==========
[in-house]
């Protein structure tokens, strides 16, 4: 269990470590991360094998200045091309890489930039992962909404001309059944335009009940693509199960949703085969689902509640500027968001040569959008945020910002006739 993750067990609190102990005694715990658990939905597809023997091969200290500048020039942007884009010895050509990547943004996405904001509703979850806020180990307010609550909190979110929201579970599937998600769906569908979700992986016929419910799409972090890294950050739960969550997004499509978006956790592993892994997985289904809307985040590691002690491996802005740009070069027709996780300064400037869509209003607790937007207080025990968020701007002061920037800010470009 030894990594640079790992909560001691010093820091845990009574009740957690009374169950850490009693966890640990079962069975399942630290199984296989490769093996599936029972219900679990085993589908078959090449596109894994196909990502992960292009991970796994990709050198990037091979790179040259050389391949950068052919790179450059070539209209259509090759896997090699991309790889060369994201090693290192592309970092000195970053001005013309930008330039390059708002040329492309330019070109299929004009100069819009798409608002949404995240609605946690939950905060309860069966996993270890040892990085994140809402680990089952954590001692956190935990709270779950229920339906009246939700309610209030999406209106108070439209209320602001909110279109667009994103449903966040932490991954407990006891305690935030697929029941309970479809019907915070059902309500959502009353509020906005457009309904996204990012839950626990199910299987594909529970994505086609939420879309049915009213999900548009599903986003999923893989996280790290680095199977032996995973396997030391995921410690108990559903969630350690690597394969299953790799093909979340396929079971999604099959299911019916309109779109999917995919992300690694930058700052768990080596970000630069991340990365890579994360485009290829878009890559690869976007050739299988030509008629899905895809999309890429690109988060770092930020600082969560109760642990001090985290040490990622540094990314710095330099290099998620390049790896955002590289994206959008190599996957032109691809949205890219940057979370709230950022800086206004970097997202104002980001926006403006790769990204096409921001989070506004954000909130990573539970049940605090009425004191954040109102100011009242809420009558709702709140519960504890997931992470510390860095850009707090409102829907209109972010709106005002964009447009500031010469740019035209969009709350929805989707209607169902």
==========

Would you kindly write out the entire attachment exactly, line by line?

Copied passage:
[in-house]
């Protein structure tokens, strides 16, 4: 269990470590991360094998200045091309890489930039992962909404001309059944335009009940693509199960949703085969689902509640500027968001040569959008945020910002006739 993750067990609190102990005694715990658990939905597809023997091969200290500048020039942007884009010895050509990547943004996405904001509703979850806020180990307010609550909190979110929201579970599937998600769906569908979700992986016929419910799409972090890294950050739960969550997004499509978006956790592993892994997985289904809307985040590691002690491996802005740009070069027709996780300064400037869509209003607790937007207080025990968020701007002061920037800010470009 030894990594640079790992909560001691010093820091845990009574009740957690009374169950850490009693966890640990079962069975399942630290199984296989490769093996599936029972219900679990085993589908078959090449596109894994196909990502992960292009991970796994990709050198990037091979790179040259050389391949950068052919790179450059070539209209259509090759896997090699991309790889060369994201090693290192592309970092000195970053001005013309930008330039390059708002040329492309330019070109299929004009100069819009798409608002949404995240609605946690939950905060309860069966996993270890040892990085994140809402680990089952954590001692956190935990709270779950229920339906009246939700309610209030999406209106108070439209209320602001909110279109667009994103449903966040932490991954407990006891305690935030697929029941309970479809019907915070059902309500959502009353509020906005457009309904996204990012839950626990199910299987594909529970994505086609939420879309049915009213999900548009599903986003999923893989996280790290680095199977032996995973396997030391995921410690108990559903969630350690690597394969299953790799093909979340396929079971999604099959299911019916309109779109999917995919992300690694930058700052768990080596970000630069991340990365890579994360485009290829878009890559690869976007050739299988030509008629899905895809999309890429690109988060770092930020600082969560109760642990001090985290040490990622540094990314710095330099290099998620390049790896955002590289994206959008190599996957032109691809949205890219940057979370709230950022800086206004970097997202104002980001926006403006790769990204096409921001989070506004954000909130990573539970049940605090009425004191954040109102100011009242809420009558709702709140519960504890997931992470510390860095850009707090409102829907209109972010709106005002964009447009500031010469740019035209969009709350929805989707209607169902």